Difference between revisions of "1985 IMO Problems/Problem 3"
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== Problem == | == Problem == | ||
− | For any polynomial <math> P(x) = a_0 + a_1 x + \cdots + a_k x^k </math> with integer coefficients, the number of coefficients which are odd is denoted by <math> | + | For any polynomial <math> P(x) = a_0 + a_1 x + \cdots + a_k x^k </math> with integer coefficients, the number of coefficients which are odd is denoted by <math>w(P) </math>. For <math> i = 0, 1, \ldots </math>, let <math>Q_i (x) = (1+x)^i </math>. Prove that if <math> i_1, i_2, \ldots , i_n </math> are integers such that <math> 0 \leq i_1 < i_2 < \cdots < i_n </math>, then |
<center> | <center> | ||
<math> | <math> | ||
− | + | w(Q_{i_1} + Q_{i_2} + \cdots + Q_{i_n}) \ge w(Q_{i_1}) | |
</math>. | </math>. | ||
</center> | </center> | ||
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== Solution == | == Solution == | ||
− | We first observe that <math>(1+x)^{2^m} \equiv 1 + x^{2^m} \pmod{2}</math>, so for any polynomial <math> | + | We first observe that <math>(1+x)^{2^m} \equiv 1 + x^{2^m} \pmod{2}</math>, so for any polynomial <math>P</math> of degree less than <math>2^m </math>, <math> w(P\cdot Q_{2^m}) = 2w (P)</math>. |
− | Let <math> | + | Let <math>k</math> be the largest power of 2 that is less than or equal to <math>i_n</math>. We proceed by induction on <math>k</math>. |
− | For <math> | + | For <math>k = 0</math>, the problem is trivial. |
− | Now assume that the problem holds for <math> | + | Now assume that the problem holds for <math>k-1</math>. We now have two cases: <math> i_1 \ge k</math>, and <math>i_1 < k</math>. |
In the first case, we note that <math> w \left( \sum_{j=1}^{n}Q_{i_j} \right) = w \left( (1+x)^k \sum_{j=1}^{n}Q_{i_j - k} \right) = 2 w \left( \sum_{j=1}^{n}Q_{i_j - k} \right)</math>, which is greater than or equal to <math> w( Q_{i_1} )</math> by assumption. | In the first case, we note that <math> w \left( \sum_{j=1}^{n}Q_{i_j} \right) = w \left( (1+x)^k \sum_{j=1}^{n}Q_{i_j - k} \right) = 2 w \left( \sum_{j=1}^{n}Q_{i_j - k} \right)</math>, which is greater than or equal to <math> w( Q_{i_1} )</math> by assumption. | ||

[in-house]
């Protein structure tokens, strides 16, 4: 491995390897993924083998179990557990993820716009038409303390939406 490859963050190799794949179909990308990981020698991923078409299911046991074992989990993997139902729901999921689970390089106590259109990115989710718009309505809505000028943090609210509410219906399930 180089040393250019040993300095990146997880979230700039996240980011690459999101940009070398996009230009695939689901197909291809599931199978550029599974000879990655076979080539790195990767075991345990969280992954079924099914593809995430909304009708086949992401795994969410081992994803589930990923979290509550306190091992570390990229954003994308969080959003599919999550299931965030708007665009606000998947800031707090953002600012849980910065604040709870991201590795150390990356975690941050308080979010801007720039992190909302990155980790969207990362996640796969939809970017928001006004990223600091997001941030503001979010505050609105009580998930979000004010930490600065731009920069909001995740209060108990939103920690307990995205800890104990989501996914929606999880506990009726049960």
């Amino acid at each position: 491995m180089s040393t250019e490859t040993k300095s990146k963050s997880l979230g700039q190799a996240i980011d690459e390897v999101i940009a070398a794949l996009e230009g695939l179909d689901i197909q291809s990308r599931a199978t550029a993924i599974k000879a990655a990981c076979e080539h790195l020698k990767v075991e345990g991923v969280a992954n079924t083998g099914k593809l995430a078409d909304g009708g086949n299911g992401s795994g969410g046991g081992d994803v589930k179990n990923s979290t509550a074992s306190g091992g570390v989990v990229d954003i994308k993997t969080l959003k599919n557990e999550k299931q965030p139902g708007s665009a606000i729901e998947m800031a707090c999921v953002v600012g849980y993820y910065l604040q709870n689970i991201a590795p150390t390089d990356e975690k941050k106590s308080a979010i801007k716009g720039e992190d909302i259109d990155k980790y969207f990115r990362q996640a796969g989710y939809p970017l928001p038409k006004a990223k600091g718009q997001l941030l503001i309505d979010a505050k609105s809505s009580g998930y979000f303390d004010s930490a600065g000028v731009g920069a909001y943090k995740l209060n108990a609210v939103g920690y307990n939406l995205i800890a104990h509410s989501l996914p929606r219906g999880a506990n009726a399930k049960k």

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− | But by assumption, <math> w \left( \sum_{j=0}^{k-1}a_j x^j \right) \ge w( Q_{i_1})</math>, and for each odd <math> | + | But by assumption, <math> w \left( \sum_{j=0}^{k-1}a_j x^j \right) \ge w( Q_{i_1})</math>, and for each odd <math>a_j </math>, at least one of <math>(a_j + b_j ) </math> and <math>b_j </math> must be odd, Q.E.D. |
{{alternate solutions}} | {{alternate solutions}} | ||
− | + | {{IMO box|year=1985|num-b=2|num-a=4}} | |
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[[Category:Olympiad Algebra Problems]] | [[Category:Olympiad Algebra Problems]] |
Latest revision as of 20:55, 25 October 2007
Problem
For any polynomial with integer coefficients, the number of coefficients which are odd is denoted by . For , let . Prove that if are integers such that , then
.
Solution
We first observe that , so for any polynomial of degree less than , .
Let be the largest power of 2 that is less than or equal to . We proceed by induction on .
For , the problem is trivial.
Now assume that the problem holds for . We now have two cases: , and .
In the first case, we note that , which is greater than or equal to by assumption.
In the second case, we use the division algorithm to note that
.
But by assumption, , and for each odd , at least one of and must be odd, Q.E.D.
Alternate solutions are always welcome. If you have a different, elegant solution to this problem, please add it to this page.
1985 IMO (Problems) • Resources | ||
Preceded by Problem 2 |
1 • 2 • 3 • 4 • 5 • 6 | Followed by Problem 4 |
All IMO Problems and Solutions |